Great job by Brian Pempus of Cardplayer Magazine and www.cardplayer.com, who reported Friday that the United States Department of Justice released a legal opinion that offered clarification on the Interstate Wire Act of 1961 — a federal law which has complicated efforts to legalize Internet poker.
Essentially, the DoJ is now saying the Interstate Wire Act applies only to sports betting – not online poker.
Here is the rest of Pempus’ reporting on the interpretation, which from a timing standpoint falls in line with a reported deal between the DoJ and the proposed buyers of Full Tilt Poker, along with Nevada’s recently approved rules for allowing online poker within its borders.
Sources at Wickedchopspoker.com speculate Nevada residents could be legally playing online poker as soon as May 2012.
According to Pempus and Cardplayer.com:
“… the 13-page document dated Sept. 20, 2011, says the correct interpretation is that the law only prohibits sports betting.
The Wire Act was once interpreted as outlawing all forms of gambling across state lines, and was used by the DOJ in its prosecution of the operators of online poker sites.
One of the causalities of the Wire Act was Anurag Dikshit, co-founder of then PartyGaming, who reached a $300 settlement with the DOJ in 2008 for violating its provisions. The Internet gaming company subsequently left the U.S. market, but is now eying a return via a partnership with Las Vegas-based MGM Resorts.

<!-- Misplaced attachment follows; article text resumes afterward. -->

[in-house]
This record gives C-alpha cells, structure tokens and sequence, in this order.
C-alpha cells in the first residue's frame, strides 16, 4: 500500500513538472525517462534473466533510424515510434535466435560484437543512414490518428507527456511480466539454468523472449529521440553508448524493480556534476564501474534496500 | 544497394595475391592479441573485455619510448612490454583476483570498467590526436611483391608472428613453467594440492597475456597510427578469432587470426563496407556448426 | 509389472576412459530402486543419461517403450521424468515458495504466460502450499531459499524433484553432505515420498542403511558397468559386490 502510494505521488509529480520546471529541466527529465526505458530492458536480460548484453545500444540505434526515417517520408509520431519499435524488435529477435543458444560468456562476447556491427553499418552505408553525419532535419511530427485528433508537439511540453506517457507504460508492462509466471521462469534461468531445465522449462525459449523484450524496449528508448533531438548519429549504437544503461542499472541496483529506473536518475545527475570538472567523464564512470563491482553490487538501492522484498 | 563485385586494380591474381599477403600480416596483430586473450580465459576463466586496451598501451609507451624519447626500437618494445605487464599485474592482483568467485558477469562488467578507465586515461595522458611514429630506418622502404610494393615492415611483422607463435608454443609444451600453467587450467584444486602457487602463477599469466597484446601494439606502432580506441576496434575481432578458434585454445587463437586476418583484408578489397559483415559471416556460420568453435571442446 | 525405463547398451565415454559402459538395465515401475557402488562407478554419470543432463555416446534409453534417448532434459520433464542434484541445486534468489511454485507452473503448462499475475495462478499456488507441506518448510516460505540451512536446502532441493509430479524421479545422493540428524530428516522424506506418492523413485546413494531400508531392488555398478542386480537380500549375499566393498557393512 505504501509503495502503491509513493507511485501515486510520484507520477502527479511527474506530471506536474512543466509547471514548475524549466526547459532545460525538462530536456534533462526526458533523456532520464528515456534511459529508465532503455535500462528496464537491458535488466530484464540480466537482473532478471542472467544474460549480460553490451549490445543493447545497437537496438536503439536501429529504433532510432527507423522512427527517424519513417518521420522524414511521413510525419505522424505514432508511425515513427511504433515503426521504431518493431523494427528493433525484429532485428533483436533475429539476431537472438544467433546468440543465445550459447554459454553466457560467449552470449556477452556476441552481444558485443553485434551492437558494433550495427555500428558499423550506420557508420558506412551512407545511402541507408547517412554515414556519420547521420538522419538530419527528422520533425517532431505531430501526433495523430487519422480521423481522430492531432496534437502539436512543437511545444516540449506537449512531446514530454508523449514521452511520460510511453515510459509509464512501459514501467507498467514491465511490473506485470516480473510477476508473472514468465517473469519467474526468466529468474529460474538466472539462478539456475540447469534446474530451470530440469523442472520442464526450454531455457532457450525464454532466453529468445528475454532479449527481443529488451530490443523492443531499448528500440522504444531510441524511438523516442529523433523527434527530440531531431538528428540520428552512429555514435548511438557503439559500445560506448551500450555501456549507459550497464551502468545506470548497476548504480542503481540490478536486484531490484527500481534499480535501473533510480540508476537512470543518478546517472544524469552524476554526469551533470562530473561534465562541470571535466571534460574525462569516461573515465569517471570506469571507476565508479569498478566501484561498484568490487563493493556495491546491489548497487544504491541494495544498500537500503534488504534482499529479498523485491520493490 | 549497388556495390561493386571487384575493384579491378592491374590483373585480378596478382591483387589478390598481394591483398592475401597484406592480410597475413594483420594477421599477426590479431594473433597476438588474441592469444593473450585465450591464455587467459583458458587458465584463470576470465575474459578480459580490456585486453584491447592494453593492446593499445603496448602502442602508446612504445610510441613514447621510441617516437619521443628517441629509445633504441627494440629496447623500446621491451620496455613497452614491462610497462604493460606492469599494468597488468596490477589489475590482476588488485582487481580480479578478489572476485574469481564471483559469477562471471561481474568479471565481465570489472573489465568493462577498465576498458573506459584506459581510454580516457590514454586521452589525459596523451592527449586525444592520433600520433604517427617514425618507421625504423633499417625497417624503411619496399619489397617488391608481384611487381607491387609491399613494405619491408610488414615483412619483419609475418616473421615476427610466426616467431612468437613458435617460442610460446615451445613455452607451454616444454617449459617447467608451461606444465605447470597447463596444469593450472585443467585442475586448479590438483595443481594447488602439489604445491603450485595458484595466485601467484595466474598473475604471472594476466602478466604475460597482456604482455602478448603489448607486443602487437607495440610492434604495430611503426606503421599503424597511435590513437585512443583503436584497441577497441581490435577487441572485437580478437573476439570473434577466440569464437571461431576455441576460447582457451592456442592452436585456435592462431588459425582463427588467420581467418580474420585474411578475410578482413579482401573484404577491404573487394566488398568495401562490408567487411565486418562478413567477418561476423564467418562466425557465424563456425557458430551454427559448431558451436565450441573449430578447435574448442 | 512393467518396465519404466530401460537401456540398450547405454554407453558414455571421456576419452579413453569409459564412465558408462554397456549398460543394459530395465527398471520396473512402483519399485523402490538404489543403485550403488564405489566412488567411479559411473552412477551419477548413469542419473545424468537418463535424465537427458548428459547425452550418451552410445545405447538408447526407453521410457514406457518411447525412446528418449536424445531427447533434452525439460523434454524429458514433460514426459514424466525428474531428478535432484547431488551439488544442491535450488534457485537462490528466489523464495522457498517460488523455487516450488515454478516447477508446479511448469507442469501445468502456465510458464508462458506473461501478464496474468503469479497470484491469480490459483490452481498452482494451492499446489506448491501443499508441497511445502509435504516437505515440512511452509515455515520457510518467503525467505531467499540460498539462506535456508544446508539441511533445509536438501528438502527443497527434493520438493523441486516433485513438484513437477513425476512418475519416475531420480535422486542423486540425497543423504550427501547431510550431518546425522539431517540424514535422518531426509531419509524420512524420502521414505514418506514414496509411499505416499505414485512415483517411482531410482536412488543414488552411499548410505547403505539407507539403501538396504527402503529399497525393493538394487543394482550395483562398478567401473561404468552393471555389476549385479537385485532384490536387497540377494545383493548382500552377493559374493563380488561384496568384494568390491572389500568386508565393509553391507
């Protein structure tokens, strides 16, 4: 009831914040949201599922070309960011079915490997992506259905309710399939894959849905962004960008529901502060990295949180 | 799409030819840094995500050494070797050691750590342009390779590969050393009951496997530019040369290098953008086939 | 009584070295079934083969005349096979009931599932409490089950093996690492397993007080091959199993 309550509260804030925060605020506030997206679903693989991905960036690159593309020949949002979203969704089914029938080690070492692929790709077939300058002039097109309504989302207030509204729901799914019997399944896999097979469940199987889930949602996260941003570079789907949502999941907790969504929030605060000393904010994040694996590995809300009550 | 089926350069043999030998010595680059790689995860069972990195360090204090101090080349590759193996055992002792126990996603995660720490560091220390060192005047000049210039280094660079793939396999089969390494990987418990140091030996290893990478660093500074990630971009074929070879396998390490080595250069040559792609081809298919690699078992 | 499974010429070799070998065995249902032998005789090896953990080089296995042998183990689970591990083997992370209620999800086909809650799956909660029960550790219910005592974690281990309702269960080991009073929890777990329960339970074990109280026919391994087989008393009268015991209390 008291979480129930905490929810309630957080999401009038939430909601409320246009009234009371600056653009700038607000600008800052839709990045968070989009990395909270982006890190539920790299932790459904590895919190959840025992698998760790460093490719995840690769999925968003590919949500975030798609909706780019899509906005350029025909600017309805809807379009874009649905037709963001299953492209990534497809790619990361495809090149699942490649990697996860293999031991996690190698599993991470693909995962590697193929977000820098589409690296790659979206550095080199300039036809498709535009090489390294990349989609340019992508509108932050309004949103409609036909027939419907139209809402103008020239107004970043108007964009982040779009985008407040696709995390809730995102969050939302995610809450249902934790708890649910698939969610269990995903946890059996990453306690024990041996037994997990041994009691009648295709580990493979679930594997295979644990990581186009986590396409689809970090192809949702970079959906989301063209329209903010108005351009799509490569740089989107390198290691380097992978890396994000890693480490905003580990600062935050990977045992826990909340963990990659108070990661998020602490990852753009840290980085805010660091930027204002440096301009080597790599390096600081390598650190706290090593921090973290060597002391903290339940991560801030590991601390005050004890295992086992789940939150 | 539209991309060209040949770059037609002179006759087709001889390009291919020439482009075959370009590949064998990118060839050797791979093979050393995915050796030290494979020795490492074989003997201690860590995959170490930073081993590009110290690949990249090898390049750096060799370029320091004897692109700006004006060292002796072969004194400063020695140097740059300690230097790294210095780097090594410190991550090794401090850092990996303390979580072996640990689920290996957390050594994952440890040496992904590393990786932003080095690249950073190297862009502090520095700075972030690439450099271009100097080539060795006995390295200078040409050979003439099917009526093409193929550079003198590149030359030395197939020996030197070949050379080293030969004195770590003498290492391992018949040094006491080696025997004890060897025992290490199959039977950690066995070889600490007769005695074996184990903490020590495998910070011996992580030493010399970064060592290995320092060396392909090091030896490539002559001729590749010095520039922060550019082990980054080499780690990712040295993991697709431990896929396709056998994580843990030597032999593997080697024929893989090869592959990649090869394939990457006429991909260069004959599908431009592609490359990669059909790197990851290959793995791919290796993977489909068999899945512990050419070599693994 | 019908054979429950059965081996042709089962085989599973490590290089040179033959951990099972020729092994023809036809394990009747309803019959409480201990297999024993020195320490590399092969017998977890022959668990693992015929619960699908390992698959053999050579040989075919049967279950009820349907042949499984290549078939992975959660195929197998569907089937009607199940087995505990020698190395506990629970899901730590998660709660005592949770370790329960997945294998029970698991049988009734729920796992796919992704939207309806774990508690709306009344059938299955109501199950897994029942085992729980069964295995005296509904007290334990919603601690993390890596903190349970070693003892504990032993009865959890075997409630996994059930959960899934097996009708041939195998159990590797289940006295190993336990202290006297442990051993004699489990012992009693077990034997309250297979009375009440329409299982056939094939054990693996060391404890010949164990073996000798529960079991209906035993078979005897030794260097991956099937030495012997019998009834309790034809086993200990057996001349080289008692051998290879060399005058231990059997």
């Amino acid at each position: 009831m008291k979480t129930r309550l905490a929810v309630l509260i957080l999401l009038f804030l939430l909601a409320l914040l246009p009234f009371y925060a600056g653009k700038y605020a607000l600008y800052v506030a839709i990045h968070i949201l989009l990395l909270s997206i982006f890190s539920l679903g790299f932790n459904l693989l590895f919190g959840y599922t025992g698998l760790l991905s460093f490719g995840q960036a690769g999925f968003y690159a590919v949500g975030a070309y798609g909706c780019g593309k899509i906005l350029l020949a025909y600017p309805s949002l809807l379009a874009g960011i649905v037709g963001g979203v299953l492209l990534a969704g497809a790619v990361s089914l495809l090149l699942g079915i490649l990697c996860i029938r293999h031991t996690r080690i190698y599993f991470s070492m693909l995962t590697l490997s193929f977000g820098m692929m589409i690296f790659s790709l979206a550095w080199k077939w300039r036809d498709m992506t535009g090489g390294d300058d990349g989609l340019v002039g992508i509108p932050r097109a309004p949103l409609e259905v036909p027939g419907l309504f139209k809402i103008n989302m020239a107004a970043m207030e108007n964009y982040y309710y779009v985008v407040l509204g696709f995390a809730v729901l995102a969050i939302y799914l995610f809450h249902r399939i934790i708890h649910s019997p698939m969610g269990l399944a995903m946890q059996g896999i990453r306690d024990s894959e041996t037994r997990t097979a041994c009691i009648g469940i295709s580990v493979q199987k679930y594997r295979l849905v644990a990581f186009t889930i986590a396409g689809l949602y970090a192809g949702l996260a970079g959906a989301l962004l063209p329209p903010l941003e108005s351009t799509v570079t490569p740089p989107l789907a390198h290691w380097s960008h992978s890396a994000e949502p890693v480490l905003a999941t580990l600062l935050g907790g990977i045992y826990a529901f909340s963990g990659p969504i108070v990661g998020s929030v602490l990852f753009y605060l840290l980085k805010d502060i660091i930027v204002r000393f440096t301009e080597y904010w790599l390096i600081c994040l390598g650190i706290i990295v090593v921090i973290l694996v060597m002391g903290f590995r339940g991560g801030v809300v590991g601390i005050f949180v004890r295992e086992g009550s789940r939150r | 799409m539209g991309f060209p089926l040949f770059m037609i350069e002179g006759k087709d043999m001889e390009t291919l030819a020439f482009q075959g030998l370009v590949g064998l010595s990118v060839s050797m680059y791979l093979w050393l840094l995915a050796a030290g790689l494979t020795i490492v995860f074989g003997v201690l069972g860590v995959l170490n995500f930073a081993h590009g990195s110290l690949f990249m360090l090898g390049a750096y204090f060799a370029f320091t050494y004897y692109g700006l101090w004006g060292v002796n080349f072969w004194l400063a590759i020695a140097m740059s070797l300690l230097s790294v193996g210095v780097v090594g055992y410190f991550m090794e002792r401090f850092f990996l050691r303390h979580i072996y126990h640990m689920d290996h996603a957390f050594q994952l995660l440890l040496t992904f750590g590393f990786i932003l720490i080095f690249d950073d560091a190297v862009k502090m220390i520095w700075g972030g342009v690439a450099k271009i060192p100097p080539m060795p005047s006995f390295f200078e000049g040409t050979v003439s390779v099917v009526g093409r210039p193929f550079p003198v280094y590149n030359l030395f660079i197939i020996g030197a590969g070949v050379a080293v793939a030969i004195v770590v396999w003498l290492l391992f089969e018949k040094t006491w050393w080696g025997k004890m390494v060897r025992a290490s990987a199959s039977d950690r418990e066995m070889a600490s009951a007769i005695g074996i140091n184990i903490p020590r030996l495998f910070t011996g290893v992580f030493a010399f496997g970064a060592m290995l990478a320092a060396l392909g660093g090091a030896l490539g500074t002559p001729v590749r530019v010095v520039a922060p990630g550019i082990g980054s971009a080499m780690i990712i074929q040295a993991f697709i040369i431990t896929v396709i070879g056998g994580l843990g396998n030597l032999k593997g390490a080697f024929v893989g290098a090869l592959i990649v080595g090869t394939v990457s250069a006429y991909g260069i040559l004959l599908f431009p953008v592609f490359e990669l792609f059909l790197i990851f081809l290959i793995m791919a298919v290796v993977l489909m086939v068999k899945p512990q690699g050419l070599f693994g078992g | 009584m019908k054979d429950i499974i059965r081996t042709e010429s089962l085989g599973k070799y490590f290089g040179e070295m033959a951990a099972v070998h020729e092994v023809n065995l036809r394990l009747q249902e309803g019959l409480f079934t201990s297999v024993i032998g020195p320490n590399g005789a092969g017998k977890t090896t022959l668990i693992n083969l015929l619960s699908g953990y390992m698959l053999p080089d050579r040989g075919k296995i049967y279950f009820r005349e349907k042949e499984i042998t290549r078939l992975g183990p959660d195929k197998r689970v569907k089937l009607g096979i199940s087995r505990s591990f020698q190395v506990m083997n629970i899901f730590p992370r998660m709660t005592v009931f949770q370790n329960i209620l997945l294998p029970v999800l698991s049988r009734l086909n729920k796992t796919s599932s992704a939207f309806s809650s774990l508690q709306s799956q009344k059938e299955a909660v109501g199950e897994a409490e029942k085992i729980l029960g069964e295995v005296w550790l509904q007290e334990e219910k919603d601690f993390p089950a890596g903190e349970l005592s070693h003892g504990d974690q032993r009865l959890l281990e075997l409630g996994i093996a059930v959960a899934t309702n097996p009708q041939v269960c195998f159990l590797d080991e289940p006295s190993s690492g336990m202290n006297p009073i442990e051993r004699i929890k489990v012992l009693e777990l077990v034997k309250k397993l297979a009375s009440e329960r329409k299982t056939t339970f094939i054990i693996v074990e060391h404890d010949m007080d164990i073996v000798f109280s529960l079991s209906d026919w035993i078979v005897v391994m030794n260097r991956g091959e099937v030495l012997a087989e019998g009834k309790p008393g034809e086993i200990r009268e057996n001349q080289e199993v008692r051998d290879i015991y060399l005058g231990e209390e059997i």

Despite Nevada making substantial progress toward intrastate online poker, the memo was in response to New York and Illinois seeking to use the Internet for lottery sales. In fact, there is no mention of poker in the opinion from Assistant Attorney General Virginia Seitz.
Nonetheless, Anthony Cabot, attorney for Fertitta Interactive, said that the “significant decision” gives states the right to legalize a wide range of games for the Internet, without violating the Wire Act.
“It clears a legal point that has been out there for a long time, as to whether or not states can go forward and legalize games of chance or poker, within their own borders,” he said.
According to Cabot, since web poker is legal in Nevada and will occur intrastate, it’s completely legal under the Unlawful Internet Gaming Enforcement Act — a 2006 federal law banning financial transactions for gaming activities that are deemed illegal.
If poker on the web is legal in a given state, the UIGEA, which was a tool in charging the offshore operators in poker’s Black Friday, would not be implicated.
When asked if this all gives Nevada brick-and-mortar casinos the ability to eventually operate interstate, Cabot cautiously said it does.
“It is now conceivable that states can get together and try a compact, which is an agreement between the states to offer wagering,” Cabot said. “That has happened in the past, with regards to non-Internet based wagers, for example the state lotteries. Now, this will obviously require some negotiations between the states as to how you handle tax matters and those things.”
The American Gaming Association, which has been behind federal web poker legislation and not a state-by-state patchwork, responded to the announcement from the DOJ, saying it “validates the urgent need” for Congress to act.
The AGA declined to comment at this time on whether interstate online poker could now happen without a federal measure.
As for a jurisdiction with Internet gaming on the horizon, both Cabot and Whittemore don’t see Nevada speeding up the implementation of online poker as a result of the DOJ’s new position. “Nevada is going as fast as it possible can already,” Cabot said. ”
In more simplistic terms, it appears December 23, 2011 was a very good day for online poker.
Speaking of Heinz, my homegamers scoffed at my assertion that the talented and now very rich German pro paid ZERO taxes on his more than $8.7 million for winning the Main Event.
Here is proof, courtesy of pokernewsreport.com.